The liners described above may be used alone, or in combination. Indeed where an impermeable layer is used which is not itself bondable directly to the substrates, an additional adhesive layer must also be included.
A single layer may be used, or a plurality of shorter liners. For example, two tubular liners may be included, one at each end of the tubular composite.
Where a single liner is used it is preferably shorter in length that the composite, and positioned such that a length of the composite projects at either end thereof. With this arrangement the direct bonding of the composite to the substrate at each end of the assembly resists longitudinal pulling apart of the substrates, which might cause difficulties if the liner were coterminous with the coupling member.
After recovery and curing of the assembly about a suitably shaped mandrel, the driver, or the mandrel, or both, may be discarded. The resulting fibre reinforced consolidated cured, tube may be used, for example, as a structural member, or as a coupler, or as a pipe.
Embodiments of the present invention will now be described, by way of example.
Double twist E-glass fibre of 2×68 tex, having a known T6 size coat was melt coated with Macromelt 6301 (Trade Mark) polyamide to a coating weight approximately 2/3 the weight of the uncoated glass fibre. This coated fibre was passed through two further melt coating baths, the first of which applied the aforementioned 80:20 mixture of SMA2000:DBP at a coating weight approximately twice the weight of the uncoated glass fibre, and the second of which applied a 50:50 mixture of DEN485 (Trade Mark) epoxy novolac (Epoxide equivalent weight 165-195 from Dow Chemicals Co.) and Vitel 5571 (Trade Mark) cross-linkable polyester (low OH content, Ring and Ball softening point 150° C., from Goodyear), at a coating weight approximately 21/4 times the weight of the uncoated glass fibre.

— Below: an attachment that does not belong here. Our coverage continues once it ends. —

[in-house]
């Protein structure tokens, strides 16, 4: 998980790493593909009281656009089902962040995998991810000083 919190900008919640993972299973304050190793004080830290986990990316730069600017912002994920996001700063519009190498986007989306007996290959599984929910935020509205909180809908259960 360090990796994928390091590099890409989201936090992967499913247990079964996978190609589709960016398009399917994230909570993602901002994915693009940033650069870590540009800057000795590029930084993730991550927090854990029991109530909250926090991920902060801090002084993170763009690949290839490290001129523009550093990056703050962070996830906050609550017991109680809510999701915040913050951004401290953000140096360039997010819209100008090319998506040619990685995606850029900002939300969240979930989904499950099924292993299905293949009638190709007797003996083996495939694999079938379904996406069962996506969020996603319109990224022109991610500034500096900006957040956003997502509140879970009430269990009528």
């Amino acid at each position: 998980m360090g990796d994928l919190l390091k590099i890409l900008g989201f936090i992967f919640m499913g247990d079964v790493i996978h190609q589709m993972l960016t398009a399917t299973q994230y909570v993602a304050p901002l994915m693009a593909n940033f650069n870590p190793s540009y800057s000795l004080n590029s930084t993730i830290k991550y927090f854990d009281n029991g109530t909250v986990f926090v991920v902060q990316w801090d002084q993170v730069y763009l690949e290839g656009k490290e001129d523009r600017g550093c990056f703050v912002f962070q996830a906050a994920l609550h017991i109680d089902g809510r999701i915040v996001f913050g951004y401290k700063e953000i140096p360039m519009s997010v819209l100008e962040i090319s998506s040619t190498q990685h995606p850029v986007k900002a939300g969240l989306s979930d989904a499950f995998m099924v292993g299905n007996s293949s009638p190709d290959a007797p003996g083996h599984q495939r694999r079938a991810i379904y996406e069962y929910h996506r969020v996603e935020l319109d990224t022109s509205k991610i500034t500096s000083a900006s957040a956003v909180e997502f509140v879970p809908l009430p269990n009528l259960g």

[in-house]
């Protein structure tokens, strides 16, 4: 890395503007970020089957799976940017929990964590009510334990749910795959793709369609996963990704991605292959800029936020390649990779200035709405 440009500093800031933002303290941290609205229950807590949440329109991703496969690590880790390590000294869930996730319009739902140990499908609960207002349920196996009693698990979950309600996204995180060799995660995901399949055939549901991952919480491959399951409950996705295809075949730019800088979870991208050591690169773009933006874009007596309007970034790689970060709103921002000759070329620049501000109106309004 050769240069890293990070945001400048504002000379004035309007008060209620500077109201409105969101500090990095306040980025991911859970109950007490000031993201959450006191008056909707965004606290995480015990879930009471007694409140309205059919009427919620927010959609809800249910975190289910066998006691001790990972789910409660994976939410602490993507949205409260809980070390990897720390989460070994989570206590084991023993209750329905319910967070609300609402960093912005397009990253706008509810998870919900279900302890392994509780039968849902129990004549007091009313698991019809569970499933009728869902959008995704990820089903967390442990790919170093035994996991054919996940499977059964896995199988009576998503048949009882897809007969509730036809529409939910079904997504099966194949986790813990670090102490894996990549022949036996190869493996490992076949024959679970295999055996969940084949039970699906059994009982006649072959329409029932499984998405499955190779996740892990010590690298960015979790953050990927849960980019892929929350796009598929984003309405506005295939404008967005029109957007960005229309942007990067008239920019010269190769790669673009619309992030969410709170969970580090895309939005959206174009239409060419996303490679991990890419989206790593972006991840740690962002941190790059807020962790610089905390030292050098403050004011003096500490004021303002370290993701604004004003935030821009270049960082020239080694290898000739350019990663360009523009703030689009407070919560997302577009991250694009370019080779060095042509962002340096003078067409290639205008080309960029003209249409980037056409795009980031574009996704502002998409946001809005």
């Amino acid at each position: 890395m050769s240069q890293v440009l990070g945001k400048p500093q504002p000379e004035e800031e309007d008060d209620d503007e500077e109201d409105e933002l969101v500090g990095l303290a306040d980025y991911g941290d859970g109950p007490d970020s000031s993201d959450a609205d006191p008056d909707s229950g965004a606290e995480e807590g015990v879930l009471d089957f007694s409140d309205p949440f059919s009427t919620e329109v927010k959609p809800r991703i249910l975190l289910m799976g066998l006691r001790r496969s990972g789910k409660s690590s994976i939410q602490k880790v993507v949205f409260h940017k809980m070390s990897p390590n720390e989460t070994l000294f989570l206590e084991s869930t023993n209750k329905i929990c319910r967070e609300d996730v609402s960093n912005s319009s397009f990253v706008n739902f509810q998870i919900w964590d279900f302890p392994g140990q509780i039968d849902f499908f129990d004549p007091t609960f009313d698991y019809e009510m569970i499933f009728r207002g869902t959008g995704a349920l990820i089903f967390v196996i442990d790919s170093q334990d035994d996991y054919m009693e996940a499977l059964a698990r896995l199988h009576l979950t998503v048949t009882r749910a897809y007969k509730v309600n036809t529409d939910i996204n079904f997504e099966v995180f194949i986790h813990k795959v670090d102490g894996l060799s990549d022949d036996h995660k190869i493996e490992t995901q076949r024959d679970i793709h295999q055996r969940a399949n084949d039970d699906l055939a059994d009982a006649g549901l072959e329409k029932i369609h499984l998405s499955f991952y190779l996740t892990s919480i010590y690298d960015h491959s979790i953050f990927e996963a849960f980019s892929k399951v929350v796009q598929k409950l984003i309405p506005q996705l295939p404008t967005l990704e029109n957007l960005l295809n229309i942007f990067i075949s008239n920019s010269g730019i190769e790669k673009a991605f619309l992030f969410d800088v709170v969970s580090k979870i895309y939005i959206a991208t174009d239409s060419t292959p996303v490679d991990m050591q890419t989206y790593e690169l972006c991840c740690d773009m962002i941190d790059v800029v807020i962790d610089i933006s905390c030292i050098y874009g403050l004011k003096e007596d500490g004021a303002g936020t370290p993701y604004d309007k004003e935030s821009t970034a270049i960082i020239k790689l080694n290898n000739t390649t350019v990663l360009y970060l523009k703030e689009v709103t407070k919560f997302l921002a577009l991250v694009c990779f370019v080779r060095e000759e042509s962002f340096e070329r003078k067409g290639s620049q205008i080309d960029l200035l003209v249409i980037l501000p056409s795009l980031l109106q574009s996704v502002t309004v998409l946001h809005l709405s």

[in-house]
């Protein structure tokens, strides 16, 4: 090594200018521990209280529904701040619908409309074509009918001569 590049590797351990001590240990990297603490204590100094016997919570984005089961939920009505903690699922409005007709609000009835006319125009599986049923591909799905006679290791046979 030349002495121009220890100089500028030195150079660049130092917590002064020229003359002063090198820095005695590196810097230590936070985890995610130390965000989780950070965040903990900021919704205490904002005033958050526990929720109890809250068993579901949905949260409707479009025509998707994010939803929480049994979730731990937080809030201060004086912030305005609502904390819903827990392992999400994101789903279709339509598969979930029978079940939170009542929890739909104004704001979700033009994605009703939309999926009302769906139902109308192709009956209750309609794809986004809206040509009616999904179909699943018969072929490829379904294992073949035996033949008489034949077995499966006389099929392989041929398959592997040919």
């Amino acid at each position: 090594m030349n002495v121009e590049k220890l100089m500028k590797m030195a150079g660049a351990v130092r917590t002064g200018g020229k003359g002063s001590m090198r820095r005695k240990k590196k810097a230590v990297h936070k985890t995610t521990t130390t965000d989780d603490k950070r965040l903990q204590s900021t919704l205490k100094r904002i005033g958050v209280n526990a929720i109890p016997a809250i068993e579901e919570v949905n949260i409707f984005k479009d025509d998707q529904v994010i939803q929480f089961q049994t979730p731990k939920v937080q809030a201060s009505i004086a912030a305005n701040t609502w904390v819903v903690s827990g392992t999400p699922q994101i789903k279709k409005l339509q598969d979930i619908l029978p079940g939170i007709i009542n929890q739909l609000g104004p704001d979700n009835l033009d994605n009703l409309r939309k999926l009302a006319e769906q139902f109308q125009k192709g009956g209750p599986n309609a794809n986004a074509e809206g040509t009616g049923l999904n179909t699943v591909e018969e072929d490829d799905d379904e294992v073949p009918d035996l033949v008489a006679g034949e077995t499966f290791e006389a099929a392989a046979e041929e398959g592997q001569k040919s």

The fibre was cooled as far as possible between the first and second coating baths to avoid premature curing, and the finished curable fibre had a diameter of 1+- 0.15 millimeters, a linear density of 0.79+-0.07 g/m, and a composition of
______________________________________E-glass sized fibre 17.3 ± 1.3%Macromelt 6301 11.3 ± 0.9%SMA2000 + DBP 33.2 ± 1.0%DEN485 + Vitel 5571 38.2 ± 3.0%______________________________________
The initial gel content of this reactive fibre was zero.
In the following Examples of composites, these fibres were braided to produce the "reactive braid" referred to with an optical coverage of 85 to 100% (i.e. less than 15% holes between fibres). A Kynar (Trade Mark) sleeve was heat shrunk onto the composites on a steel or Teflon (Trade Mark) mandrel using a hot air gun, and the curing reaction was completed by heating in an oven at 150°-175° C. for 1-4 hours, after which further heating at 160° C. did not significantly increase the gel content.
STRUCTURE--ONE LAYER OF GLASS FIBRE BRAID SANDWICHED BETWEEN TWO LAYERS OF REACTIVE BRAID.
MANDREL d=12.5 mm
KYNAR d=25.4 mm
CONSOLIDATION--175° C. FOR 17 HOURS
______________________________________GLASS FIBRE CONTENT = 25-30% b.wGEL CONTENT = 77%DENSITY = 1.33 g/cm3WALL THICKNESS (WITH KYNAR) = 2.2 mm______________________________________